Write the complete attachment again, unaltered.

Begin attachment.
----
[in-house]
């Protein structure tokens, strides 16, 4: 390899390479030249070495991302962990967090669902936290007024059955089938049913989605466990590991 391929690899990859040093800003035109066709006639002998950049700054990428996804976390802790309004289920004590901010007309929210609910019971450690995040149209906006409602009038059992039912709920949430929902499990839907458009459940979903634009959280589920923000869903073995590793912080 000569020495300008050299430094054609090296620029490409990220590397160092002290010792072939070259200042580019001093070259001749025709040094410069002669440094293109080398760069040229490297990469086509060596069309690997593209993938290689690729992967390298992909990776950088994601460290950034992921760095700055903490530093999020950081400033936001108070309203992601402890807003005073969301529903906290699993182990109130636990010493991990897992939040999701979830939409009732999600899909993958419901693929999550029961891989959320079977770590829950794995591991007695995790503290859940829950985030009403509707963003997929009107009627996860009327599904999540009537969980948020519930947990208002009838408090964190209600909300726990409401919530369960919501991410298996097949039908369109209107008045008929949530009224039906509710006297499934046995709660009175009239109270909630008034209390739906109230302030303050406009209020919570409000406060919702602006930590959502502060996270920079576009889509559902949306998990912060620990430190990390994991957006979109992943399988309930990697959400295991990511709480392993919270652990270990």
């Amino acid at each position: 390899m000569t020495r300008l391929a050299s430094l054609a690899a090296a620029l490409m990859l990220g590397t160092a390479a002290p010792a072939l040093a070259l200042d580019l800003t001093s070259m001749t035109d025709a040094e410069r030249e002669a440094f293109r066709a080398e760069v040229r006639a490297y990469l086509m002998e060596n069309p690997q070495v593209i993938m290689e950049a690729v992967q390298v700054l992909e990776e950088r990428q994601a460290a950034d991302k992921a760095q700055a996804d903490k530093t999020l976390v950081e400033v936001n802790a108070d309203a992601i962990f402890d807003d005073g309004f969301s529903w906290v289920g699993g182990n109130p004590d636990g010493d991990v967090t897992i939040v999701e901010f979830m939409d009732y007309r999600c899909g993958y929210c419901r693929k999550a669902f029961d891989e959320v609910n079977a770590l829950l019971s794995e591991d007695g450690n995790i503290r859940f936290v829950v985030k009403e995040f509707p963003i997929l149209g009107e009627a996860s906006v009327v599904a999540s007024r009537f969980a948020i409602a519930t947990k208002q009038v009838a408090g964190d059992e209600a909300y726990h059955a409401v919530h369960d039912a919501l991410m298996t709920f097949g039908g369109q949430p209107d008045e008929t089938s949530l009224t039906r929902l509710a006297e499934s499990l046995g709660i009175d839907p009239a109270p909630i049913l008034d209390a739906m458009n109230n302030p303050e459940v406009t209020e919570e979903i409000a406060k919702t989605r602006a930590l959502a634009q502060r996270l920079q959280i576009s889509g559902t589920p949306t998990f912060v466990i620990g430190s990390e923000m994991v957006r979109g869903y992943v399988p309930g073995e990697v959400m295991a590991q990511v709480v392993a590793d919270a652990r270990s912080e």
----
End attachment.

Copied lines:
[in-house]
């Protein structure tokens, strides 16, 4: 390899390479030249070495991302962990967090669902936290007024059955089938049913989605466990590991 391929690899990859040093800003035109066709006639002998950049700054990428996804976390802790309004289920004590901010007309929210609910019971450690995040149209906006409602009038059992039912709920949430929902499990839907458009459940979903634009959280589920923000869903073995590793912080 000569020495300008050299430094054609090296620029490409990220590397160092002290010792072939070259200042580019001093070259001749025709040094410069002669440094293109080398760069040229490297990469086509060596069309690997593209993938290689690729992967390298992909990776950088994601460290950034992921760095700055903490530093999020950081400033936001108070309203992601402890807003005073969301529903906290699993182990109130636990010493991990897992939040999701979830939409009732999600899909993958419901693929999550029961891989959320079977770590829950794995591991007695995790503290859940829950985030009403509707963003997929009107009627996860009327599904999540009537969980948020519930947990208002009838408090964190209600909300726990409401919530369960919501991410298996097949039908369109209107008045008929949530009224039906509710006297499934046995709660009175009239109270909630008034209390739906109230302030303050406009209020919570409000406060919702602006930590959502502060996270920079576009889509559902949306998990912060620990430190990390994991957006979109992943399988309930990697959400295991990511709480392993919270652990270990």
């Amino acid at each position: 390899m000569t020495r300008l391929a050299s430094l054609a690899a090296a620029l490409m990859l990220g590397t160092a390479a002290p010792a072939l040093a070259l200042d580019l800003t001093s070259m001749t035109d025709a040094e410069r030249e002669a440094f293109r066709a080398e760069v040229r006639a490297y990469l086509m002998e060596n069309p690997q070495v593209i993938m290689e950049a690729v992967q390298v700054l992909e990776e950088r990428q994601a460290a950034d991302k992921a760095q700055a996804d903490k530093t999020l976390v950081e400033v936001n802790a108070d309203a992601i962990f402890d807003d005073g309004f969301s529903w906290v289920g699993g182990n109130p004590d636990g010493d991990v967090t897992i939040v999701e901010f979830m939409d009732y007309r999600c899909g993958y929210c419901r693929k999550a669902f029961d891989e959320v609910n079977a770590l829950l019971s794995e591991d007695g450690n995790i503290r859940f936290v829950v985030k009403e995040f509707p963003i997929l149209g009107e009627a996860s906006v009327v599904a999540s007024r009537f969980a948020i409602a519930t947990k208002q009038v009838a408090g964190d059992e209600a909300y726990h059955a409401v919530h369960d039912a919501l991410m298996t709920f097949g039908g369109q949430p209107d008045e008929t089938s949530l009224t039906r929902l509710a006297e499934s499990l046995g709660i009175d839907p009239a109270p909630i049913l008034d209390a739906m458009n109230n302030p303050e459940v406009t209020e919570e979903i409000a406060k919702t989605r602006a930590l959502a634009q502060r996270l920079q959280i576009s889509g559902t589920p949306t998990f912060v466990i620990g430190s990390e923000m994991v957006r979109g869903y992943v399988p309930g073995e990697v959400m295991a590991q990511v709480v392993a590793d919270a652990r270990s912080e």